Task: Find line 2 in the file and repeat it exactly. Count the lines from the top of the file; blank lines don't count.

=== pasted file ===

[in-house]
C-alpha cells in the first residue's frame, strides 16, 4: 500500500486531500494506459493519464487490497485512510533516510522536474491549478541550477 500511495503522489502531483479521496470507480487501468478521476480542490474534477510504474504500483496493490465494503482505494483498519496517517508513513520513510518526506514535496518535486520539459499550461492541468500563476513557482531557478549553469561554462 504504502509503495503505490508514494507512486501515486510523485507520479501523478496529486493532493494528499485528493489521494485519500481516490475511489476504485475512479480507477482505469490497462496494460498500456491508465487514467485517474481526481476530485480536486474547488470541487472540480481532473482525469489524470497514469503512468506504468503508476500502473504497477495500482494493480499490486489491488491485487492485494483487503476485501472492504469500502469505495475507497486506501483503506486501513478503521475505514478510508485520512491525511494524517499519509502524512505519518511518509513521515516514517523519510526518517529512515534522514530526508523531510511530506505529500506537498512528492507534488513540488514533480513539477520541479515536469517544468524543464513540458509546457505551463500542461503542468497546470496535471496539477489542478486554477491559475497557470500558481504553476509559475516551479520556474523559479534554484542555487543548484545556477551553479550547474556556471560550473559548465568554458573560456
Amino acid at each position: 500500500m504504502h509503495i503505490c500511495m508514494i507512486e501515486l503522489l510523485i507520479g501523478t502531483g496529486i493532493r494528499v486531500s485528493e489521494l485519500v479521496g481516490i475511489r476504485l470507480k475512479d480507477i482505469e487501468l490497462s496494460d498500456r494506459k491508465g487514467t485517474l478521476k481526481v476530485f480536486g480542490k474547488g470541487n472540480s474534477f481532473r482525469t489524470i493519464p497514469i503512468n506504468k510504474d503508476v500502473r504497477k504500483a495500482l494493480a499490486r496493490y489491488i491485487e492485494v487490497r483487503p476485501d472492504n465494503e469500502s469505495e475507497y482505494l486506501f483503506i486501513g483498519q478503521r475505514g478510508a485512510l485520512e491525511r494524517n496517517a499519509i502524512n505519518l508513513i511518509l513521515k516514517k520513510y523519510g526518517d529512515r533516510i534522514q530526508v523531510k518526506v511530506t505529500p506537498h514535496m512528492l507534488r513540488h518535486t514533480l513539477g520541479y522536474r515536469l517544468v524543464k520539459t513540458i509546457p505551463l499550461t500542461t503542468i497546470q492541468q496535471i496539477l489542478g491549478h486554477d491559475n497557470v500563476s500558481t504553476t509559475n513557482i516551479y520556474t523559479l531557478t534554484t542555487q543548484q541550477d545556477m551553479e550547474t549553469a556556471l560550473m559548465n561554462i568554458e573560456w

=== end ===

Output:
C-alpha cells in the first residue's frame, strides 16, 4: 500500500486531500494506459493519464487490497485512510533516510522536474491549478541550477 500511495503522489502531483479521496470507480487501468478521476480542490474534477510504474504500483496493490465494503482505494483498519496517517508513513520513510518526506514535496518535486520539459499550461492541468500563476513557482531557478549553469561554462 504504502509503495503505490508514494507512486501515486510523485507520479501523478496529486493532493494528499485528493489521494485519500481516490475511489476504485475512479480507477482505469490497462496494460498500456491508465487514467485517474481526481476530485480536486474547488470541487472540480481532473482525469489524470497514469503512468506504468503508476500502473504497477495500482494493480499490486489491488491485487492485494483487503476485501472492504469500502469505495475507497486506501483503506486501513478503521475505514478510508485520512491525511494524517499519509502524512505519518511518509513521515516514517523519510526518517529512515534522514530526508523531510511530506505529500506537498512528492507534488513540488514533480513539477520541479515536469517544468524543464513540458509546457505551463500542461503542468497546470496535471496539477489542478486554477491559475497557470500558481504553476509559475516551479520556474523559479534554484542555487543548484545556477551553479550547474556556471560550473559548465568554458573560456